Mexican Textiles: A Beautiful Story of Culture and Art
Mexican textiles are a key part of Mexican culture and the central piece of the identity of all of its civilizations. This is how they owned who they were and distinguished themselves from one another.
Keep in mind that Mexico was occupied by many ancestral civilizations like the Aztecs, Mayans, Olmecs, Toltecs, Teotihuacans, Zapotecs, Mixtecs, Huastecs, Totonacs, and Purépechas, among many others. The approximately 60 ethnic groups each had their own representative Mexican textile patterns, fabric uses, and clothing styles.
If you adore natural-dyed, handmade, modern, or vintage Mexican textiles, keep reading. They represent centuries of tradition that has survived globalization and modern life. Let’s explore the history and characteristics of Mexican textiles, along with a quick guide to where to buy them and other travel tips.
¡Aprendamos de los textiles mexicanos!
Let’s learn about Mexican textiles!
What Are Mexican Textiles?
Mexican textiles are an expression of local culture and art. They’re equally as important as language and traditions. What they mean today is the continuation and survival of ancient cultural heritage.
Weavers make textiles almost everywhere in Mexico. Today, many indigenous clothing pieces have fused with modern styles and techniques. Recently, Mexicans have turned to using these handmade pieces as artistic ones.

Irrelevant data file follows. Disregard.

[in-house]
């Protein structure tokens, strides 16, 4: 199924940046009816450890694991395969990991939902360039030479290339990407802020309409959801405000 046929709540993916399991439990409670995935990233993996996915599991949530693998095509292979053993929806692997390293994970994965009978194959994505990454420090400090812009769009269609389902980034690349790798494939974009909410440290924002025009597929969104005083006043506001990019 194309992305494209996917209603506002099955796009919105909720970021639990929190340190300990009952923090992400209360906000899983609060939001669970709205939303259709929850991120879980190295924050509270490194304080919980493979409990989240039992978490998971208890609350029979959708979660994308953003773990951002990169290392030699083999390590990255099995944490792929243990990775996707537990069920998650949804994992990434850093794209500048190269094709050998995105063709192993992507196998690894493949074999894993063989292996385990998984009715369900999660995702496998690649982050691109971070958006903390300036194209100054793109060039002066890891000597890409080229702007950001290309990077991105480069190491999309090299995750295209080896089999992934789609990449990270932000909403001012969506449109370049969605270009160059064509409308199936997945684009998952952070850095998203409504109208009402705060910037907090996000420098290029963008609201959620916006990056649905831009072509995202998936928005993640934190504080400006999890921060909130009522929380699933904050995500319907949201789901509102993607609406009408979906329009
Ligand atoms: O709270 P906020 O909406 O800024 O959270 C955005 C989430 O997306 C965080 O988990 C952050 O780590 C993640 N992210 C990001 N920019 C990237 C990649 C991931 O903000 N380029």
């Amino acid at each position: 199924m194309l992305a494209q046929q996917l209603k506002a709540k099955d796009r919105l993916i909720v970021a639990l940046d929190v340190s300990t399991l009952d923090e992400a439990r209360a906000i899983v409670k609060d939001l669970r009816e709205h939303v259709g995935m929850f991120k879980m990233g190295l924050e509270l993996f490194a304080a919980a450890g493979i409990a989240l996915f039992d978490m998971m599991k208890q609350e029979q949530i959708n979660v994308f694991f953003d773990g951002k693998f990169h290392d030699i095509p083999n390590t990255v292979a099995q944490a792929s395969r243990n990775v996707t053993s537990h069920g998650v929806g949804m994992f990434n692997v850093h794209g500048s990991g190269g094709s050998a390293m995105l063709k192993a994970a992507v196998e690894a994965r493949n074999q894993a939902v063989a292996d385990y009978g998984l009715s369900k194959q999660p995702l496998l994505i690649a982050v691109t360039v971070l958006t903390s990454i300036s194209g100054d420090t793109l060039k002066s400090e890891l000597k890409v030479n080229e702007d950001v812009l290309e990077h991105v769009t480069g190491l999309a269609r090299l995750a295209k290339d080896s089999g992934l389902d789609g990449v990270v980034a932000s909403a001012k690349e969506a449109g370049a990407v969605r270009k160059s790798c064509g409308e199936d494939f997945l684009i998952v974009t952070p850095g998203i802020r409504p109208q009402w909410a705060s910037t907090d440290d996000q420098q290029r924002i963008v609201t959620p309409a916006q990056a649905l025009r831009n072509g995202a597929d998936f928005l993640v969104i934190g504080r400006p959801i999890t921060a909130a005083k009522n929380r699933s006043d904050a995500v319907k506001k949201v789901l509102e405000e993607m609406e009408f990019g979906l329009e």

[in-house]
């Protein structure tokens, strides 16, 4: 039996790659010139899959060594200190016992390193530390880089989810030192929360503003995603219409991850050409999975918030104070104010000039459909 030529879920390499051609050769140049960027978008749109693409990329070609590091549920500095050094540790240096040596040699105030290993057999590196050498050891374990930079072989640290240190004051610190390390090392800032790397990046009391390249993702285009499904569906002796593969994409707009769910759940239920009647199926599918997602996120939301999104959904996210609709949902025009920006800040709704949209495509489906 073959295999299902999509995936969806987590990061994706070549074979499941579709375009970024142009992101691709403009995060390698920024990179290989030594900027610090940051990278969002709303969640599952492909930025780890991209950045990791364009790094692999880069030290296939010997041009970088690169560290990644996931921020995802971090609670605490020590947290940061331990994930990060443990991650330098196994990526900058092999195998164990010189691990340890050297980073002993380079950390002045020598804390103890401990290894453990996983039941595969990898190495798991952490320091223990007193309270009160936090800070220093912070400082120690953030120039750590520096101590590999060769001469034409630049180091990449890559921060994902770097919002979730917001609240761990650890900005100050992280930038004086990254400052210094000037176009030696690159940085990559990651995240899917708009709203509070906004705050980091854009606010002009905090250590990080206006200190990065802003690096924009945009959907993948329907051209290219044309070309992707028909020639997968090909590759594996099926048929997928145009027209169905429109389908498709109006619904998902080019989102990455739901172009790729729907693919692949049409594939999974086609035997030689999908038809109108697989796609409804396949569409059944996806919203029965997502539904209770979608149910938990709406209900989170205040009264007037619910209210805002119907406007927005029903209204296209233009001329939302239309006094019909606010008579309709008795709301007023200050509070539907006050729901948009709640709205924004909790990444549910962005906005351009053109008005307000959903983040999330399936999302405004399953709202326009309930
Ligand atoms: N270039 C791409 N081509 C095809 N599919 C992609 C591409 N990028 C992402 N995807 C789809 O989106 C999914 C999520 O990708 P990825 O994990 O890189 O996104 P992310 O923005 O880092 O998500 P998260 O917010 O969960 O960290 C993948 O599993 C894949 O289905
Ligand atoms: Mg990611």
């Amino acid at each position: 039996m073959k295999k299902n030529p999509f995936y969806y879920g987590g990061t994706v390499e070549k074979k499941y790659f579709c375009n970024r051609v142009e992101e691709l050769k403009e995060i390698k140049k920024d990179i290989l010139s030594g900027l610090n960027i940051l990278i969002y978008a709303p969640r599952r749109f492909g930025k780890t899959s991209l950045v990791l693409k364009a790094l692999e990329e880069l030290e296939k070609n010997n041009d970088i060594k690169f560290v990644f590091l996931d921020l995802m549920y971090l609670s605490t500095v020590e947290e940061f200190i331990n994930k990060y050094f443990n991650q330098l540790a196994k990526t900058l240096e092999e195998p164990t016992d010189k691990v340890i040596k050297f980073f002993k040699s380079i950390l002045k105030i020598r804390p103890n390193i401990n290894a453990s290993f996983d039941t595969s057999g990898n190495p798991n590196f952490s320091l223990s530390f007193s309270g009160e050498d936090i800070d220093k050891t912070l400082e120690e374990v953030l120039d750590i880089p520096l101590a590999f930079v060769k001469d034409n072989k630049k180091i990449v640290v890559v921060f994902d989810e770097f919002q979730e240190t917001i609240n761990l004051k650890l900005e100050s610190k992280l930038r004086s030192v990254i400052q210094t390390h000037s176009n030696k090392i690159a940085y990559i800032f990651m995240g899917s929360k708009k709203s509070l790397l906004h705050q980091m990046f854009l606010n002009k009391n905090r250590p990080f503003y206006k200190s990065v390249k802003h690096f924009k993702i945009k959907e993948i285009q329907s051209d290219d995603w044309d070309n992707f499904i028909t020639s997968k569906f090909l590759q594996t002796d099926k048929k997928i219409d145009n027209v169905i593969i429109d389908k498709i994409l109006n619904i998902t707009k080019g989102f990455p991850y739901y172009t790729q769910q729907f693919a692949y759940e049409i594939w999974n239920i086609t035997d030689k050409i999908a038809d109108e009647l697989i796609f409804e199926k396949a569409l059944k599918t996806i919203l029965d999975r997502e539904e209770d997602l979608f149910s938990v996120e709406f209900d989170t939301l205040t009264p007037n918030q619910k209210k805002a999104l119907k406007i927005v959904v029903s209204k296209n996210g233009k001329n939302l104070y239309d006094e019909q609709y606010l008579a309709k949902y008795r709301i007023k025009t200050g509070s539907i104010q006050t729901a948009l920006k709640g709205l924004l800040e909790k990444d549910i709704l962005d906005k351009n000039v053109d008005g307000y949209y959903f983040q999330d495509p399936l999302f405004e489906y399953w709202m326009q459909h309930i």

See also: A Colorful Exploration of Mexican Folk Art
A Brief History of Mexican Textiles
Traditional Mexican textiles trace back approximately 2,500 years. The first fibers came from the yucca, palm, cotton, willow, and maguey plants. After the Spanish colonized the territory of present-day Mexico, new fabrics were introduced in the local culture, such as wool and silk. Europeans also brought the pedal loom.
People produced Mexican textiles and fabric inside workshops or even at home before the Porfirio Diaz era in the early 1900s when weaving mechanization started. From that moment on, clothing was almost exclusively produced in factories. One of the major exceptions was the handcrafted indigenous Mexican textiles and embroideries.
Hand-picked for you: 10 Ways Mexican Dictator Porfirio Diaz Actually Made a Positive Impact
Types of Mexican Textiles
The most important categories of Mexican textiles are:
- huipiles – embroidered women’s shirts whose designs vary by region
- long skirts
- rebozos (shawls) used to preserve body heat and to carry children
- wall hangings
- zarapes or sarapes – Mexican ponchos
- morrales – embroidered bags used principally by men
- quechquemitl—a short, thinner version of the sarape
- house ornaments and linens
One of the most famous Mexican textiles are the sarapes de Saltillo, in the state of Coahuila. They are colorful with geometric figures.
Mexican textile patterns include spirals, crosses, moons, indigenous symbols, geometric patterns, letters, animals, and zig-zags. Depending on the region, pieces may be richly embroidered or have more discrete motifs on the edge of the fabrics.
Here is a list of where to find each of these Mexican textiles and who makes them: